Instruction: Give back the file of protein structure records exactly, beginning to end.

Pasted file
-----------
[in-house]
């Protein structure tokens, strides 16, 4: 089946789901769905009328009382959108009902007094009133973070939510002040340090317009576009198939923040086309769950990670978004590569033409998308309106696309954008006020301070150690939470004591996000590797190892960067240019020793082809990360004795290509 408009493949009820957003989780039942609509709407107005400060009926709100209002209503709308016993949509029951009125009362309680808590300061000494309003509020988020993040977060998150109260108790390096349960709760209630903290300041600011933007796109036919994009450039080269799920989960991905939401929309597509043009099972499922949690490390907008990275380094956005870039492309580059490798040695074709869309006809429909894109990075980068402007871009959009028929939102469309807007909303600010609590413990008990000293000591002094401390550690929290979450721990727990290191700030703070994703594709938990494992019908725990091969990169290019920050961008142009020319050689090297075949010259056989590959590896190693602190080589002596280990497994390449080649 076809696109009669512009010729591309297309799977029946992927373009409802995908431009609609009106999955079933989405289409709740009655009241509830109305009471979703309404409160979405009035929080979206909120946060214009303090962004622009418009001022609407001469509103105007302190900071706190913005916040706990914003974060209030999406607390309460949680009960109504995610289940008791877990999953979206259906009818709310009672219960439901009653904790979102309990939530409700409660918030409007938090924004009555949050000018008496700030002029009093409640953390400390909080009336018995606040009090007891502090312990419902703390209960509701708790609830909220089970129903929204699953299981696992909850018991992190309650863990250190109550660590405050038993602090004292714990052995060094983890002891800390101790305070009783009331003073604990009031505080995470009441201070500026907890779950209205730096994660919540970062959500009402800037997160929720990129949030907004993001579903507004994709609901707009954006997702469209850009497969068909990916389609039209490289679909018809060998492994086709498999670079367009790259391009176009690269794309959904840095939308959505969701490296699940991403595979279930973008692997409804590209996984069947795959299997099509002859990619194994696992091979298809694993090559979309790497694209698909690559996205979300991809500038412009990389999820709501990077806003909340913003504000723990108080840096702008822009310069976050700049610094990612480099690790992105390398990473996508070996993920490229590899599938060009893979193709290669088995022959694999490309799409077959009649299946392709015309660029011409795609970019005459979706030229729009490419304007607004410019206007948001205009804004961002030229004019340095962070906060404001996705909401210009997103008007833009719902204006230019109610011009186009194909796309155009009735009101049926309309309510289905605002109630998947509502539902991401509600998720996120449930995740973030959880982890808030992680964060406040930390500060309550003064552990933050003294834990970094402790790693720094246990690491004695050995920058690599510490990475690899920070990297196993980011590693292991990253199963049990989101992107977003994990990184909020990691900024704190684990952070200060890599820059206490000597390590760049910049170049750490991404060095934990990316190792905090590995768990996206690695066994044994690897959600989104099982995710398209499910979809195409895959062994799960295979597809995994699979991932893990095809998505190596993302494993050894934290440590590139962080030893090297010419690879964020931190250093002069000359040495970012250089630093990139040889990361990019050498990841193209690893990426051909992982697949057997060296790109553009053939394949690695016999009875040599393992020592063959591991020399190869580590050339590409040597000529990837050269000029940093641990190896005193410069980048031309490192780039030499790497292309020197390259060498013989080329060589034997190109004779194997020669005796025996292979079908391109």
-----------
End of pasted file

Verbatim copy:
[in-house]
């Protein structure tokens, strides 16, 4: 089946789901769905009328009382959108009902007094009133973070939510002040340090317009576009198939923040086309769950990670978004590569033409998308309106696309954008006020301070150690939470004591996000590797190892960067240019020793082809990360004795290509 408009493949009820957003989780039942609509709407107005400060009926709100209002209503709308016993949509029951009125009362309680808590300061000494309003509020988020993040977060998150109260108790390096349960709760209630903290300041600011933007796109036919994009450039080269799920989960991905939401929309597509043009099972499922949690490390907008990275380094956005870039492309580059490798040695074709869309006809429909894109990075980068402007871009959009028929939102469309807007909303600010609590413990008990000293000591002094401390550690929290979450721990727990290191700030703070994703594709938990494992019908725990091969990169290019920050961008142009020319050689090297075949010259056989590959590896190693602190080589002596280990497994390449080649 076809696109009669512009010729591309297309799977029946992927373009409802995908431009609609009106999955079933989405289409709740009655009241509830109305009471979703309404409160979405009035929080979206909120946060214009303090962004622009418009001022609407001469509103105007302190900071706190913005916040706990914003974060209030999406607390309460949680009960109504995610289940008791877990999953979206259906009818709310009672219960439901009653904790979102309990939530409700409660918030409007938090924004009555949050000018008496700030002029009093409640953390400390909080009336018995606040009090007891502090312990419902703390209960509701708790609830909220089970129903929204699953299981696992909850018991992190309650863990250190109550660590405050038993602090004292714990052995060094983890002891800390101790305070009783009331003073604990009031505080995470009441201070500026907890779950209205730096994660919540970062959500009402800037997160929720990129949030907004993001579903507004994709609901707009954006997702469209850009497969068909990916389609039209490289679909018809060998492994086709498999670079367009790259391009176009690269794309959904840095939308959505969701490296699940991403595979279930973008692997409804590209996984069947795959299997099509002859990619194994696992091979298809694993090559979309790497694209698909690559996205979300991809500038412009990389999820709501990077806003909340913003504000723990108080840096702008822009310069976050700049610094990612480099690790992105390398990473996508070996993920490229590899599938060009893979193709290669088995022959694999490309799409077959009649299946392709015309660029011409795609970019005459979706030229729009490419304007607004410019206007948001205009804004961002030229004019340095962070906060404001996705909401210009997103008007833009719902204006230019109610011009186009194909796309155009009735009101049926309309309510289905605002109630998947509502539902991401509600998720996120449930995740973030959880982890808030992680964060406040930390500060309550003064552990933050003294834990970094402790790693720094246990690491004695050995920058690599510490990475690899920070990297196993980011590693292991990253199963049990989101992107977003994990990184909020990691900024704190684990952070200060890599820059206490000597390590760049910049170049750490991404060095934990990316190792905090590995768990996206690695066994044994690897959600989104099982995710398209499910979809195409895959062994799960295979597809995994699979991932893990095809998505190596993302494993050894934290440590590139962080030893090297010419690879964020931190250093002069000359040495970012250089630093990139040889990361990019050498990841193209690893990426051909992982697949057997060296790109553009053939394949690695016999009875040599393992020592063959591991020399190869580590050339590409040597000529990837050269000029940093641990190896005193410069980048031309490192780039030499790497292309020197390259060498013989080329060589034997190109004779194997020669005796025996292979079908391109």